Thu, 19 Jun 2003

Old and rare books in high demand at library expo

Tertiani ZB Simanjuntak, The Jakarta Post, Jakarta

The busiest stand so far at the 2003 Jakarta Library and Book Expo at the Jakarta Convention Center has proven to be one selling old and rare books.

"I have sold over 100 books today," the stand owner, Syamsuddin Efendi Siregar, told The Jakarta Post on Wednesday, three hours after the five-day expo was opened at 10 a.m.

Employees of the Jakarta Public Library even approached Syamsuddin to buy a Dutch-language book on foremen in Batavia in the 1670s.

The yellowish paperback, titled Dagh-Register gehouden int Castel Batavia, cost Rp 600,000 (about US$73).

Many other books in various languages can be found at Syamsuddin's stand, including an English version of Koran.

One visitor, Dudi, was looking for Indonesian fiction from the 1960s, such as Gundala Putra Petir, while architect Widiastomo was trying to find a book on traditional architecture.

"This is the place if you're looking for books no longer sold in stores or that never reached bookstores. You can even find banned books," Syamsuddin said.

The expo, which was held for the first time last year, is part of the festivities for the 476th anniversary of Jakarta. Open from 10 a.m. to 9 p.m. every day until Sunday, it features more than 70 book publishers and distributors.

The event, organized by the Jakarta Public Library, is costing Rp 2.5 billion to hold, with half of that being covered by the city administration.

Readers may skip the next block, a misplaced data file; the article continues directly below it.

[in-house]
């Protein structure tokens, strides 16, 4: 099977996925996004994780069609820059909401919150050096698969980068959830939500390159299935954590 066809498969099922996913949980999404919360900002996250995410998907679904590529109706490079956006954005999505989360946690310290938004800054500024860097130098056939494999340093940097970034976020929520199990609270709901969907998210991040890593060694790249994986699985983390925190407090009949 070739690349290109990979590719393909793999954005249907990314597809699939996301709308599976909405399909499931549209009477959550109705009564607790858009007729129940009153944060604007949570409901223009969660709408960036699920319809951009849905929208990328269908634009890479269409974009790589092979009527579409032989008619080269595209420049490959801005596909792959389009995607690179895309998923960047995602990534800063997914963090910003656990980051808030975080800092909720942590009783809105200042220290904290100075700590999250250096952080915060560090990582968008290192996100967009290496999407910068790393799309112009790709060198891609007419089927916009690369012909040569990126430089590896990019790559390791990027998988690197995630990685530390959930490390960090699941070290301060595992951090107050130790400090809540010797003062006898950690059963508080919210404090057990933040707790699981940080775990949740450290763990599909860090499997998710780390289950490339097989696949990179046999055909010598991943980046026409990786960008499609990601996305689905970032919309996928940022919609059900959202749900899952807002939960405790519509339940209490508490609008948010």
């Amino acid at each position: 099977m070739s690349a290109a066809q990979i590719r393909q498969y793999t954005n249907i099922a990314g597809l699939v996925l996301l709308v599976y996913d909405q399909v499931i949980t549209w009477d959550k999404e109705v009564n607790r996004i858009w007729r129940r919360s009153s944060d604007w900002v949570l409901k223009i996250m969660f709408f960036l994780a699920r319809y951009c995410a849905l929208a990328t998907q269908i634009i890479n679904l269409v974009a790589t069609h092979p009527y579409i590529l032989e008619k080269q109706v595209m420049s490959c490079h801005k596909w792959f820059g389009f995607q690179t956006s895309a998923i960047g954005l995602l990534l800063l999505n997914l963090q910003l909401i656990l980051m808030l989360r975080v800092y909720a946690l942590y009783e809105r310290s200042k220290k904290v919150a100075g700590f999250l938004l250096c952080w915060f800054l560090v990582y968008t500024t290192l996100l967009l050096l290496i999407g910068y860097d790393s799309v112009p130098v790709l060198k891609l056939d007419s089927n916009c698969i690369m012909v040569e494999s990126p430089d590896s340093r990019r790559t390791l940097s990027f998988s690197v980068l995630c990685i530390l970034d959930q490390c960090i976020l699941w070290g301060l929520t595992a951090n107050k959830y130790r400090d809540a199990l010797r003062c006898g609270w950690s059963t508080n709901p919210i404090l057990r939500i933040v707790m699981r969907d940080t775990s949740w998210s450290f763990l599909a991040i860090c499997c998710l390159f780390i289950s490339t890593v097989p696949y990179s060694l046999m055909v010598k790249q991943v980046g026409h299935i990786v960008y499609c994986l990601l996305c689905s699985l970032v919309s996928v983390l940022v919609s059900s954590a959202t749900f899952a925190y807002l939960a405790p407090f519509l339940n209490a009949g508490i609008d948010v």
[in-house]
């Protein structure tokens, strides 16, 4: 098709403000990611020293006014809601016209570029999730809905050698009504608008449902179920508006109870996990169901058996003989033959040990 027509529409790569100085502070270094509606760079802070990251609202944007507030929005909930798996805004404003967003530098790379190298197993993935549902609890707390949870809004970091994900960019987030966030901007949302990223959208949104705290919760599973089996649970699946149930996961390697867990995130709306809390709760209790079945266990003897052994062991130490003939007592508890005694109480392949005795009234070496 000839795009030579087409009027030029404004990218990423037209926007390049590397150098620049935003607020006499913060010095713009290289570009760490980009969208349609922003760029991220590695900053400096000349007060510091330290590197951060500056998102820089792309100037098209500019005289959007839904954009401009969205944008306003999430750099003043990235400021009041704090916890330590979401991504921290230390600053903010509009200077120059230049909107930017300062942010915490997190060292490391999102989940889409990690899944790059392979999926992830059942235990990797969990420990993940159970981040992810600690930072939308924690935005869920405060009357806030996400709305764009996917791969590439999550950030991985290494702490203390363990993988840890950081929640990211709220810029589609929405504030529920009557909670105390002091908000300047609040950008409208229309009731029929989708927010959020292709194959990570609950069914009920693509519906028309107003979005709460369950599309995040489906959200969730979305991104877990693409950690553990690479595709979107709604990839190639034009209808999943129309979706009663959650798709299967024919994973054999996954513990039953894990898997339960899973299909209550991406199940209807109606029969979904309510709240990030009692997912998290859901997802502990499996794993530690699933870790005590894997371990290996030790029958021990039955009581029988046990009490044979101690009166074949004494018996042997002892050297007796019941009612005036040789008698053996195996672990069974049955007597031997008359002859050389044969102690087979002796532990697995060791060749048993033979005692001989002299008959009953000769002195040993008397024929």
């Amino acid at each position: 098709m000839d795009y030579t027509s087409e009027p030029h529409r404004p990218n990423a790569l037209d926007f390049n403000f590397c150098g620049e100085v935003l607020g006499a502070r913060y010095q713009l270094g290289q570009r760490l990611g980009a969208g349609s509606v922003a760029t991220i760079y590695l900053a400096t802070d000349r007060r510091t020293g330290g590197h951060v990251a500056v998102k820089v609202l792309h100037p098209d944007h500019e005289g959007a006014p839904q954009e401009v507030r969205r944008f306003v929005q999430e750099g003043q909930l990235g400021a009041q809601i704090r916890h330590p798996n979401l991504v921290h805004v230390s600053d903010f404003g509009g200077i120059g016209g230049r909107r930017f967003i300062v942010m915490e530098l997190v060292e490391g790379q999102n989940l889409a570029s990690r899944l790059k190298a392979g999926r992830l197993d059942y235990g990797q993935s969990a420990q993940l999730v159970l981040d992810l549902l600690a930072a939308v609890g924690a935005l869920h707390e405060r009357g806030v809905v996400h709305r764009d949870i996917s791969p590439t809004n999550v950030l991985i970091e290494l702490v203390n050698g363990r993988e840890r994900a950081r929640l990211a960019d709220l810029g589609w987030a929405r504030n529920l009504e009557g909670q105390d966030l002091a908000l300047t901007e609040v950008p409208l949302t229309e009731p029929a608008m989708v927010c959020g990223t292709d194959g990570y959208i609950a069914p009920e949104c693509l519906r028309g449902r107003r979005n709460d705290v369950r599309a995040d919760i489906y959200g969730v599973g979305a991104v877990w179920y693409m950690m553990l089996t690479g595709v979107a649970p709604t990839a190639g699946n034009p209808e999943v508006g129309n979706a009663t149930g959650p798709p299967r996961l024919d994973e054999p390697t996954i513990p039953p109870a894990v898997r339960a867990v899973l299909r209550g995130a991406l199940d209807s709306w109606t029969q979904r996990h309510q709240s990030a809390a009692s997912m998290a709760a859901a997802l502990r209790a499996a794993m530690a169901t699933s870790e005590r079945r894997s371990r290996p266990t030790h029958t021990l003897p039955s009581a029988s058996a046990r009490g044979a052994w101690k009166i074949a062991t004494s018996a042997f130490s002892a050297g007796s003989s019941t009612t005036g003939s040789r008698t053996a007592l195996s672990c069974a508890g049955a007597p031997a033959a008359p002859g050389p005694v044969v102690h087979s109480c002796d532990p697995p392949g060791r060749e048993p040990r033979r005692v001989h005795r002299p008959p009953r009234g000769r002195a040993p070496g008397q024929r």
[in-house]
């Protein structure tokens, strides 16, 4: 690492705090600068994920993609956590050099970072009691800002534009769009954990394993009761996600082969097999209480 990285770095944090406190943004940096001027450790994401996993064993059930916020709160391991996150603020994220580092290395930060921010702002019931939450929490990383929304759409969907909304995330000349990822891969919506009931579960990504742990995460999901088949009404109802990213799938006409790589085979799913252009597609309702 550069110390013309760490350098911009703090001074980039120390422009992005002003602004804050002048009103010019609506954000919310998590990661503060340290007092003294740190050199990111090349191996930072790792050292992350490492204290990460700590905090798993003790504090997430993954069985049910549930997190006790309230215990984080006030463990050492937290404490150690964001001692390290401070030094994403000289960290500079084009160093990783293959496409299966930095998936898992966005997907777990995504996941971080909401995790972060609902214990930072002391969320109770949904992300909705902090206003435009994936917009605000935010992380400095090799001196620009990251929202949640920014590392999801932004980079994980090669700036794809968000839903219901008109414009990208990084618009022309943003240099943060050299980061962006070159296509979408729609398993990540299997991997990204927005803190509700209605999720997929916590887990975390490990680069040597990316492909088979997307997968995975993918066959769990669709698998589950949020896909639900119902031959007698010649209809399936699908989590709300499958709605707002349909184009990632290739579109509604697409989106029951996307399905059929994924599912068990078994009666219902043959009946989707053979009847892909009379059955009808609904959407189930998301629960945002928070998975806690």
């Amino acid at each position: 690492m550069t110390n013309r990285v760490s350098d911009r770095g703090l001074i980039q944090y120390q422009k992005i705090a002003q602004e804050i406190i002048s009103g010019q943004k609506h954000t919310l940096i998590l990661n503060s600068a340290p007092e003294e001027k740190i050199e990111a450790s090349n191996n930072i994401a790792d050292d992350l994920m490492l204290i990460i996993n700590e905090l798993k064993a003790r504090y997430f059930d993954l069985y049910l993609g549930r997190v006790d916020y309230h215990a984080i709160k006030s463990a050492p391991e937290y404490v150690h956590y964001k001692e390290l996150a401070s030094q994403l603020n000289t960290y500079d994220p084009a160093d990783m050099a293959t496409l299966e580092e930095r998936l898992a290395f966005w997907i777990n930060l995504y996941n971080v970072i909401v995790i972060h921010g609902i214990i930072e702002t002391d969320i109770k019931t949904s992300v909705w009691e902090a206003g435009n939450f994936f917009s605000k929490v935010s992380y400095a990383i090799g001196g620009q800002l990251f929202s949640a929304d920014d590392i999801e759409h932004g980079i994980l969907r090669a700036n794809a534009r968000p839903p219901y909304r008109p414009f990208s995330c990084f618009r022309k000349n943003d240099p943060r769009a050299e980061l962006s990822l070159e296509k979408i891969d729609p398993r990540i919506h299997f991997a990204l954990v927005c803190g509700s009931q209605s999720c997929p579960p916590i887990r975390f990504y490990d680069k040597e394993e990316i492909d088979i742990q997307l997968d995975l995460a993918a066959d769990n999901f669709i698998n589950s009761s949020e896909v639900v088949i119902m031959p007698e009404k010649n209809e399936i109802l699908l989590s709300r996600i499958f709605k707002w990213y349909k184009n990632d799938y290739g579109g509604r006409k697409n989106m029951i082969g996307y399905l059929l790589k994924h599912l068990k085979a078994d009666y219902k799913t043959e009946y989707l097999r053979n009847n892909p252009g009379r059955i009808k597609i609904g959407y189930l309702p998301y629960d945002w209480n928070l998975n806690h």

"People have the right to criticize the high budget for the event, but we need it to establish a reading culture among Jakartans and to educate people about the function of the library," Rachman Hermawan, head of the Jakarta Public Library, told the Post.

The chairman of the expo's organizing committee, Abdullah, said the event also was aimed at measuring the reading habits and interests of Jakartans, to help the library find suitable reading and learning materials for them.

Hermawan said the library had been trying for years to bring residents closer to the library, including providing 15 mobile libraries to reach remote areas in the five mayoralties.

At least 10 additional mobile libraries will begin operating within the next two years, he added.

However, he said, a change of paradigm was also needed to bring more visitors to the library, which many people still perceive as dull and unfriendly.

"With fewer and fewer playgrounds and parks for students and other people to hang out, we are trying to create a library where everybody wants to go. Moreover, not everyone can afford to buy books, and at the library they can read for free," Hermawan said.